Published: 2019-05-01 15:44
Last Updated: 2019-05-01 16:05
After the rainy season, the Royal Society for the Conservation of Nature (RSCN) reopened on Wednesday, May 1, 2019, the waterways at the Mujib Biosphere Reserve to visitors and tourists.
The Mujib waterways were closed for a longer time and temporarily to ensure public safety following heavy rainfall during winter, while the rest of the Mujib Reserve facilities continued to receive visitors and tourists as usual.
Director of the Reserve, Hisham Dheisat, said that specialized technical teams at the Reserve have completed the providing of public safety tools and renovation of waterways and roads to ensure their safety and continuity of work.
The Siq trail, which begins near the visitors' center in the Mujib Reserve, is the most attractive tourist attraction, where nature and simple adventure travelers walk in a rough way opposite to the waterway between the cliff and the large waterfall base.
The Siq trail contains cold water pools and is ideal for slow walking, especially in summer.
"Stretching 70km from the Desert Hwy to the Dead Sea is the vast Wadi Mujib, proudly called the ‘Grand Canyon of Jordan’. The spectacular chasm is also significant as the historic boundary between the ancient Amorites (to the north) and the Moabites (to the south). Moses is believed to have walked through Wadi Mujib, then known as the Arnon Valley. The King’s Highway crosses the wadi's upper reaches, while its lower reaches fall within the Mujib Biosphere Reserve – normally accessed from the Dead Sea Hwy," according to Lonely Planet.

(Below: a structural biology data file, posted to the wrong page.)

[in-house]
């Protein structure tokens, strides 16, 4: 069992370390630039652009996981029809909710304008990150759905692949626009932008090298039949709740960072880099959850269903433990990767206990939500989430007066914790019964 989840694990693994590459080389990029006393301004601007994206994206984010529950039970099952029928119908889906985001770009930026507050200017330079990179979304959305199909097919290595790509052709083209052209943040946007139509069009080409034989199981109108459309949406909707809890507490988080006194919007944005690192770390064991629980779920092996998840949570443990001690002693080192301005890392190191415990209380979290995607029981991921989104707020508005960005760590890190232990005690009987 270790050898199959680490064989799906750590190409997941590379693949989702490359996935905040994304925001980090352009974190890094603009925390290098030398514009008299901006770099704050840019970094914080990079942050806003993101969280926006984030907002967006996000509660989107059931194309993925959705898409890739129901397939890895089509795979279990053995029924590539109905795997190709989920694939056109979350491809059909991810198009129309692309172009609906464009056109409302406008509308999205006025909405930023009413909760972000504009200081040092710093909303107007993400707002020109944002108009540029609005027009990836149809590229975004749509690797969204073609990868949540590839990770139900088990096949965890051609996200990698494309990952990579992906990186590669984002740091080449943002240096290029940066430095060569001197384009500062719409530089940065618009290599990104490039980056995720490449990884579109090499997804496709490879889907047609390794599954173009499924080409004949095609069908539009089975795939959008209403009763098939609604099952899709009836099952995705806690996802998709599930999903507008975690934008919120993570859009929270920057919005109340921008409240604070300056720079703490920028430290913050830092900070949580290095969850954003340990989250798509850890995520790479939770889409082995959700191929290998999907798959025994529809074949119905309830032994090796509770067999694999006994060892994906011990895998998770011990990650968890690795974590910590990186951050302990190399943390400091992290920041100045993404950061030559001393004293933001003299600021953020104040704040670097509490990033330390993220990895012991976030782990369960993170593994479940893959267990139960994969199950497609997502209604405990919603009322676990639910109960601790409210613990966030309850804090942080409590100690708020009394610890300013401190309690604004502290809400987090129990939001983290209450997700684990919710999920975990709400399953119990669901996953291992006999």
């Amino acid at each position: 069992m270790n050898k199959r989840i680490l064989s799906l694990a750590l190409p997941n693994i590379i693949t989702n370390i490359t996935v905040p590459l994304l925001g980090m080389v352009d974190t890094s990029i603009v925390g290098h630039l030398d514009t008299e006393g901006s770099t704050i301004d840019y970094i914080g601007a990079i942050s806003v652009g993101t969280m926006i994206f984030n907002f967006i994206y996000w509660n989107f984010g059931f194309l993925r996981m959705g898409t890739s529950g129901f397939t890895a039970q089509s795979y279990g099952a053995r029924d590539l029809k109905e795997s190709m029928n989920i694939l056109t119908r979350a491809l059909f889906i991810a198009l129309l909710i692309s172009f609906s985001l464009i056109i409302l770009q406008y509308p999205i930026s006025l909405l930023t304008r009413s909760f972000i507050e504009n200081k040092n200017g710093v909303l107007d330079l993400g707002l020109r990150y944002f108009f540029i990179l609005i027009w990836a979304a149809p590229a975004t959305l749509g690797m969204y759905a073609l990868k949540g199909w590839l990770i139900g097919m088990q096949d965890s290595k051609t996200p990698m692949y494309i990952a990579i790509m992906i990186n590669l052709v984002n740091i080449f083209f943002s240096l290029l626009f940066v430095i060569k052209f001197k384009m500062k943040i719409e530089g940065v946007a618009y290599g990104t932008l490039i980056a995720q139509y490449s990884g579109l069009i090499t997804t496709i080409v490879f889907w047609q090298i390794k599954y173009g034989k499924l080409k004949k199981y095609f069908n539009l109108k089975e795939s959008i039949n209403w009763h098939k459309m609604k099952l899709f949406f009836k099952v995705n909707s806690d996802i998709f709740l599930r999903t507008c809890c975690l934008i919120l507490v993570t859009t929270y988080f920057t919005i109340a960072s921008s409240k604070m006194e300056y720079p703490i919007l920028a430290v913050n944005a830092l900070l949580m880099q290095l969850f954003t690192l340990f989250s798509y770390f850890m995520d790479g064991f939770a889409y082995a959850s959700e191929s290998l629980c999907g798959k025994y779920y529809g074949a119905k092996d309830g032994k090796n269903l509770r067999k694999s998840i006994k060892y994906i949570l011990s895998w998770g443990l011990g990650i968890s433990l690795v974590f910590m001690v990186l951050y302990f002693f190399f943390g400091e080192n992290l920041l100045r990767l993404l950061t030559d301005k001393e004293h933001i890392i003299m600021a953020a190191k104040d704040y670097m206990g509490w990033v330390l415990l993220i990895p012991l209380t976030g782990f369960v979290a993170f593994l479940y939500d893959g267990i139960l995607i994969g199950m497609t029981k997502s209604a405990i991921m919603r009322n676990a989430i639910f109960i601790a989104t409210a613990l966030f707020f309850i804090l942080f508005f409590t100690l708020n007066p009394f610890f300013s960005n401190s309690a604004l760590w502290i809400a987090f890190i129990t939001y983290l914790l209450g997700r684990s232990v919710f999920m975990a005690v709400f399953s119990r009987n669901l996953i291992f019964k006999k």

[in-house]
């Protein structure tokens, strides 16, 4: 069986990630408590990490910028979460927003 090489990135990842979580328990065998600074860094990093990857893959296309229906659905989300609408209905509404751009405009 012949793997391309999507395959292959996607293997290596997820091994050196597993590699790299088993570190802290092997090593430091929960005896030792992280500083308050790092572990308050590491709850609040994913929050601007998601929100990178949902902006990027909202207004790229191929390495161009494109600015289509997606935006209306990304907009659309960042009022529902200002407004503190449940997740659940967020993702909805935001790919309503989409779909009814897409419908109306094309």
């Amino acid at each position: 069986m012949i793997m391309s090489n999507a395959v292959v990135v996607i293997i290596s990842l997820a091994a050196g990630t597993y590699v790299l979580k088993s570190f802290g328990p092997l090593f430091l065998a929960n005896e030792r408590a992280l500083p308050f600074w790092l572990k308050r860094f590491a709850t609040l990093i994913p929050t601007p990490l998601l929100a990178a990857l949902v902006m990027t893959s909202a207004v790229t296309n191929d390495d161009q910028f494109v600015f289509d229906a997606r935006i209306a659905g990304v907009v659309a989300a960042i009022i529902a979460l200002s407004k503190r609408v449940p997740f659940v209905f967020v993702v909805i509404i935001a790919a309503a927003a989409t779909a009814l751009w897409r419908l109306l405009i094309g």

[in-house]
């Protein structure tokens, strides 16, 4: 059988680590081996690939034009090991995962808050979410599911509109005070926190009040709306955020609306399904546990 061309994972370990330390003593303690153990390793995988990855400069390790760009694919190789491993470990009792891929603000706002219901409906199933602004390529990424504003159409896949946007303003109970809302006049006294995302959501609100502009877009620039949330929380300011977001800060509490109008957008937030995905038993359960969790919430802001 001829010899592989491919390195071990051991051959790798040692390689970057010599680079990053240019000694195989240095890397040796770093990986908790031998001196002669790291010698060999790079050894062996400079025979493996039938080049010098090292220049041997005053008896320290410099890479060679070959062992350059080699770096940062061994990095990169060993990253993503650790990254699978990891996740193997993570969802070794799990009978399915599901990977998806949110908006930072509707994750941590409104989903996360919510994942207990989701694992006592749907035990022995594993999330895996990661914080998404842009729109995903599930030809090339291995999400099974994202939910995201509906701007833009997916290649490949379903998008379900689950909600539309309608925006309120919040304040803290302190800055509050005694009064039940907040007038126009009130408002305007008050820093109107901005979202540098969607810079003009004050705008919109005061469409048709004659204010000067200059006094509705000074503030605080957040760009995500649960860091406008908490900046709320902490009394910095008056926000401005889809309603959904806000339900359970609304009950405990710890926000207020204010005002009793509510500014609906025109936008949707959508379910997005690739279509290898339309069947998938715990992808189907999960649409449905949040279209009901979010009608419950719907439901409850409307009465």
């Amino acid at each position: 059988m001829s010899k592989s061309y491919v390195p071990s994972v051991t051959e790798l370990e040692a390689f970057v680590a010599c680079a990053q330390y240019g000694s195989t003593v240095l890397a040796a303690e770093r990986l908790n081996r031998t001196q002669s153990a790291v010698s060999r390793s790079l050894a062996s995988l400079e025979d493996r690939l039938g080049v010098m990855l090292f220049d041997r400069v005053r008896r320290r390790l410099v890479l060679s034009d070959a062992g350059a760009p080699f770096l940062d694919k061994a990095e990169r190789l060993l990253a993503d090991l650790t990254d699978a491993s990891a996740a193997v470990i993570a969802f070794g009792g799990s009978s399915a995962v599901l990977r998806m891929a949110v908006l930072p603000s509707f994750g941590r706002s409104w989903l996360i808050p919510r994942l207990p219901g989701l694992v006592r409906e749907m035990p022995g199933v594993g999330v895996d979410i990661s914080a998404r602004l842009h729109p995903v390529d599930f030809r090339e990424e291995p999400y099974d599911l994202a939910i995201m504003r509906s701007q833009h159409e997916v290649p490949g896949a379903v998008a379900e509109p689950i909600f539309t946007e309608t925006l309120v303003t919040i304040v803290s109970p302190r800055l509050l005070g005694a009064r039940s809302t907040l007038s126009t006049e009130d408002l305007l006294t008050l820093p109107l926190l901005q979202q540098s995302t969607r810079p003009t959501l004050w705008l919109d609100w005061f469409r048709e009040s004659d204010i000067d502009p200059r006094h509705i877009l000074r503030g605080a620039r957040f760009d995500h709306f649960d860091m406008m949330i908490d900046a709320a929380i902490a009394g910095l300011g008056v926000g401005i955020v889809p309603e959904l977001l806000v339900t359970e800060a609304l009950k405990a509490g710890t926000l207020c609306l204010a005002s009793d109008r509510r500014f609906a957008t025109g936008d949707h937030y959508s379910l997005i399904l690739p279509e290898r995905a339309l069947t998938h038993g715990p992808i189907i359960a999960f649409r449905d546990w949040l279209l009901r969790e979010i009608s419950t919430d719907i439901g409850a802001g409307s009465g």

"The canyon measures 1km deep and 4km wide, but it takes the King’s Highway 18km of the road to switchback down one wall of the wadi, across the dam at the bottom and up the other side. From the picturesque olive groves of the upper plateau, on either side of the wadi, there's no hint of the upheaval that splits the land in two."